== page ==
We have created maps of topography and substrate for the reach. These maps form the basis of the 2D hydraulic model at Bear Creek, which is currently being developed.


The USGS and National Park Service operate gages which record the water level on Bear Creek. One gage (Bear Creek near Silver Hill) has real-time data that are available online from the USGS. This gage has been operating since January 1999, though it was moved to a new location in fall of 2001. Two additional gages, which are located at the upstream and downstream ends of the study reach, have been recording stage data since May 2001.

Several gages are operated on other streams in the Buffalo River basin and vicinity, and these may provide valuable information to supplement the relatively short gage record on Bear Creek. Although interpretation of other gage records must take into account factors such as basin size and bedrock geology, these gage records may assist in characterizing the magnitude and recurrence intervals for large flood events.

Habitat-maintaining Flows

The 2D hydraulic model is useful for assessing habitat availability given the current topography of the stream channel. However, the channel is shaped by the flows that pass through it, with high flows being particularly important. Because the magnitude of flow that is needed to transport sediment is difficult to assess, and the amount of sediment affected by a flood event is difficult to quantify, we are taking several approaches to get at the question of sediment transport.

One of the 31 cross-sections surveyed in June 2001. These will be resurveyed to monitor for change.

Thirty-one transects through riffles, races, pools, and glides were established and surveyed in detail during June 2001. The end points of the cross-sections were marked with rebar, so we can resurvey the cross-sections, thereby monitoring for erosion and deposition that occurred during the intervening time. We plan to resurvey all 31 cross-sections in December 2001 and spring 2002.


Scour chains provide a method of assessing the depth to which bed load transport has occurred at a particular location. A piece of chain is implanted vertically into the stream bed and anchored in place. The chain is cut so that it is flush with the surface. After the occurrence of a flood event (ideally just one), the chains are dug out. If the chains are bent over, this indicates that sediment transport did occur. The depth to which movement of bed material occurred can be determined, as can changes in the bed surface elevation.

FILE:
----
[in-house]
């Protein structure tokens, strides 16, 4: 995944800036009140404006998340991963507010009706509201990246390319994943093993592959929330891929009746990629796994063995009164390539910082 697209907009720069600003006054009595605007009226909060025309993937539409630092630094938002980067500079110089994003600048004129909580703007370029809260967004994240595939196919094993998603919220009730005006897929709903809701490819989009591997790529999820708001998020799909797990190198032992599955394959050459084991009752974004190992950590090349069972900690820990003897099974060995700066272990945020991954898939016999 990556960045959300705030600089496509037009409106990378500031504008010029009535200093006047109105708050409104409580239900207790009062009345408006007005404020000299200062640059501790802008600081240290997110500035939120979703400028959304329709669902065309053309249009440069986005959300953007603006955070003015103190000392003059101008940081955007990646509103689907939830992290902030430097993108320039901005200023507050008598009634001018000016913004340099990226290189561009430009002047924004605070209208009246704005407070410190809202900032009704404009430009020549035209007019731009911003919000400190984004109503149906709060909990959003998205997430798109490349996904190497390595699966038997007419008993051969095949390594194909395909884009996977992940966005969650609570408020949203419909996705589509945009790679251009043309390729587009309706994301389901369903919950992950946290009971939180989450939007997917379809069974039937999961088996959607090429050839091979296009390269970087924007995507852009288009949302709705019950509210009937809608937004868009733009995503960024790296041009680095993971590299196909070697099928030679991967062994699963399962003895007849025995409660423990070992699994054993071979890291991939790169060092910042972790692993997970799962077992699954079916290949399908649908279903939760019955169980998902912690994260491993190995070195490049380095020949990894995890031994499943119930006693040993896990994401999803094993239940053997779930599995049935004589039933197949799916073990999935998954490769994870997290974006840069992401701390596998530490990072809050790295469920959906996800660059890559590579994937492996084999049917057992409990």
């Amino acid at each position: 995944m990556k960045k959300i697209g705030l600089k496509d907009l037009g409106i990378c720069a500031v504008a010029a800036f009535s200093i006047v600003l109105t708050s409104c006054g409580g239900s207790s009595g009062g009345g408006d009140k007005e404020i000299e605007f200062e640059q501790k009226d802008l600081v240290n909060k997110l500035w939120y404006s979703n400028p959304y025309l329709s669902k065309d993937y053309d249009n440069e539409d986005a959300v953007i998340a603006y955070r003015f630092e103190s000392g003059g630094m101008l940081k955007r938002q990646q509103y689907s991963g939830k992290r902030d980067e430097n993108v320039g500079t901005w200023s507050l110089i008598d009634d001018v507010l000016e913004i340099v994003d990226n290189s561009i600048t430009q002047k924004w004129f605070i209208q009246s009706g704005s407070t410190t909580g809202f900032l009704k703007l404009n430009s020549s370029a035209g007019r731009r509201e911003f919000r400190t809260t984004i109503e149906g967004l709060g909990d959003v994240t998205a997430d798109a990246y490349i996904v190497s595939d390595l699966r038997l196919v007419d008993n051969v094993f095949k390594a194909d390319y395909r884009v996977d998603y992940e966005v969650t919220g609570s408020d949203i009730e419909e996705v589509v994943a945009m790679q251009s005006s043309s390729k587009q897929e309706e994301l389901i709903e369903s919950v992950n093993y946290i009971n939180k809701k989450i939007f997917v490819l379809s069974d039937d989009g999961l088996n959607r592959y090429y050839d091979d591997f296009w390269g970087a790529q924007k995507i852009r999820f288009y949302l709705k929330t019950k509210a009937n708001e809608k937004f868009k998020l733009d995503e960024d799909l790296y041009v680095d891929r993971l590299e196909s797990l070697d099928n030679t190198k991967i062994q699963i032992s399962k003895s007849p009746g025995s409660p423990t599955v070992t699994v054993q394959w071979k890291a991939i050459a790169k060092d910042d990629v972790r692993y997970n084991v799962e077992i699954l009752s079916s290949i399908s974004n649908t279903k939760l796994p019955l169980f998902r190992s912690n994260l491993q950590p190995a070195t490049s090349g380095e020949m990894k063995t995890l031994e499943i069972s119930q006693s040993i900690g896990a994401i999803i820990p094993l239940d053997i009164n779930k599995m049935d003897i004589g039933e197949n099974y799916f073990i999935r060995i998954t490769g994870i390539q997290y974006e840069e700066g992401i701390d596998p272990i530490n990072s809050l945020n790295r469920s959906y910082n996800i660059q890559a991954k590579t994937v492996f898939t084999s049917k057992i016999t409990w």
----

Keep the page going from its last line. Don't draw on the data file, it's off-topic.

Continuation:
In September 2001, we installed a total of 18 scour chains in three glide/riffle pairs. As of November 2001, we are still waiting for a large storm event.

Scour chains are pounded into the stream bed in a vertical orientation and anchored in place. Movement of bed material during a sediment-transporting pushes the chain over.


Painted rock experiments involve putting marked rocks in the stream bed, waiting for a sediment transporting event, and finding the rocks again to determine if and how far they have moved. This is another qualitative method of addressing the sediment transport issue.

Painted rock experiments will be performed during winter and spring of 2002 if flow conditions allow.


In addition to observational methods to assess sediment transport, several mathematical approaches are available to make predictions about when sediment transport will occur. The size of sediment in the stream is of course one of the factors that is used in such calculations. We have data on sediment size distribution at Bear Creek from pebble counts, in which measurements were made of 100 randomly selected rocks in the channel. Pebble counts have been completed for all 31 transects at Bear Creek.


  • A model for assessing sensitivity of habitat to altered flows. Once we have developed the 2D model, we can analyze the data in terms of altered hydrologic conditions in order to assess the sensitivity of habitat availability to a change in conditions.

  • A better understanding of conditions necessary to transport sediment. The extent to which we will be able to assess sediment-transporting events is dependent on weather conditions and is therefore limited by the two year time frame of this project. However, by taking multiple approaches, we hope to maximize our chances of obtaining meaningful data.
  • Bear Creek at the study reach. Summer 2001.

    Bear Creek at the study reach. Summer 2001.